I sought training with other teachers as well. Jack Kornfield, Lila Wheeler, Eric Kolvig, Lama Marut and more. I crossed the country to spend days in lectures to attend silent meditation retreats.

I “unordained” and returned to my family a little after 4 months. Ajahn completed my training as a teacher of meditation and provided me with a letter of introduction to the Buddhist Center of Dallas when we subsequently relocated to Dallas TX. I have been teaching meditation at least 3 times weekly for the past 4 years in and around the area.

I have left behind my drugging and drinking. I have long left the world where I owned adult entertainment nightclubs and websites. I am an infrequent participant in the firearms world where I made a living for so many years.

Everyone American I meet in the Buddhist temples is a seeker. None of us were born into Buddhism. To arrive here we had to have dissatisfaction with whatever came before. Some will embrace Buddhism and others will simply develop a mindful meditation practice. We are driven consciously or unconsciously to seek answers to our discontent. Some find what they are looking for. Others do not. But the practice of mindful meditation will facilitate or perpetuate transformation to all who practice it.

Can a Jewish lawyer and handgun expert be a Buddhist monk?

The Thai monk, AjahnSarayut Arnanta of Tucson AZ. posted a photo of us together one day on Facebook. He made an accompanying comment which I wish toordination day address. “When you hang out with the monk, you do things like the monk.”

It is true that the time I spent before, during and after living in the temple had a profound effect on me and the way I do things. I do things differently than I used to. It was almost 3 months of living in the temple before I stopped hounding the monks about how they should run the temple. Then I had an epiphany and realized that I could best serve the temple by offering simply and only to do what was asked of me….nothing more. The next 45 days were spent practicing humility and service and meditation.

I wish there were opportunities like that for other spiritual seekers. Unless and until you take the vows of a monsatic, and wear the robes and live amongst fellow monks 24 and 7, I do not know that you can understand the power inherent in such an experience.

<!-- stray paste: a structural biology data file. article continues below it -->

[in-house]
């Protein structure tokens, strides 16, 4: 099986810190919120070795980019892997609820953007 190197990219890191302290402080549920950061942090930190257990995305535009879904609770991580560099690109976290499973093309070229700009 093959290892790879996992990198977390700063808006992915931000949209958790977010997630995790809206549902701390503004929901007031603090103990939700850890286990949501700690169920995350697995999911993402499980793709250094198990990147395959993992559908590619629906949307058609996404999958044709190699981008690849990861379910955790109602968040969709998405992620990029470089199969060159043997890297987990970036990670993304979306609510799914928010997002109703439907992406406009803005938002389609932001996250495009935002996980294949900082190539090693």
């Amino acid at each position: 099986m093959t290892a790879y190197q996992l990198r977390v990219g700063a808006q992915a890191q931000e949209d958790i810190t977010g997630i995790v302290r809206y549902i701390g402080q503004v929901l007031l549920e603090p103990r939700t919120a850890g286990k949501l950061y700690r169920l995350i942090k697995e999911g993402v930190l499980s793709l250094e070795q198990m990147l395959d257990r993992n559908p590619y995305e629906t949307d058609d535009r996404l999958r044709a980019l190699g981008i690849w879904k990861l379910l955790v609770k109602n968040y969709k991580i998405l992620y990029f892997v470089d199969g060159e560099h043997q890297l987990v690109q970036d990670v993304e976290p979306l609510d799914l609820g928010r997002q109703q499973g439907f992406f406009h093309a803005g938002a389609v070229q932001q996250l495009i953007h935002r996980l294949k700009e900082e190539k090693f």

The monk seemingly assigned to monitor my behavior in public was Ajahn Preeda Jaiboon. Although he didn’t speak English he was relentless in guiding me in the protocols of monastic life. (For instance I never did master the proper way to wear my robes in the formal fashion.) He had great patience, warmth and humor. I am not sure the monks could be as satisfied by having the likes of me in their midst. I am hard for any Anglo to manage, so what a challenge it was to provide the appropriate environment for an American who was a lawyer, pistolero, head of household and older than the oldest monk by 10 years.

Given the opportunity I would re-enter tomorrow to complete the transformation that began with the shaving of my head and eyebrows, followed by the recitation in the Pali language of the vows which were to bind me to the monastic community and the Buddha.

I’d rather attempt to do something great and fail than to attempt to do nothing and succeed.

I dared to become a Buddhist and then to become a monk. As a novice monk, I took vows, chanted in an ancient language, Pali, every day twice a day. I never ate past the noon meal. I didn’t have physical contact with my wife and daughters. I never wore jewelry, I slept in my robes, and never appeared in public without being fully arrayed in the saffron colored robes. I left a large house and bed to sleep nightly in a small room on a small bed. I never gave that much effort to being a religious Jew. I was never inspired by Judaism to expend the energy to ever be referred to as a “good Jew”.  I do not expect to become enlightened before I die. But my death will be all the better for my Buddhist practices.

When your time comes to die, be not like those whose hearts are filled with fear of death, so that when their time comes they weep and pray for a little more time to live their lives over again in a different way. Sing your death song, and die like a hero going home.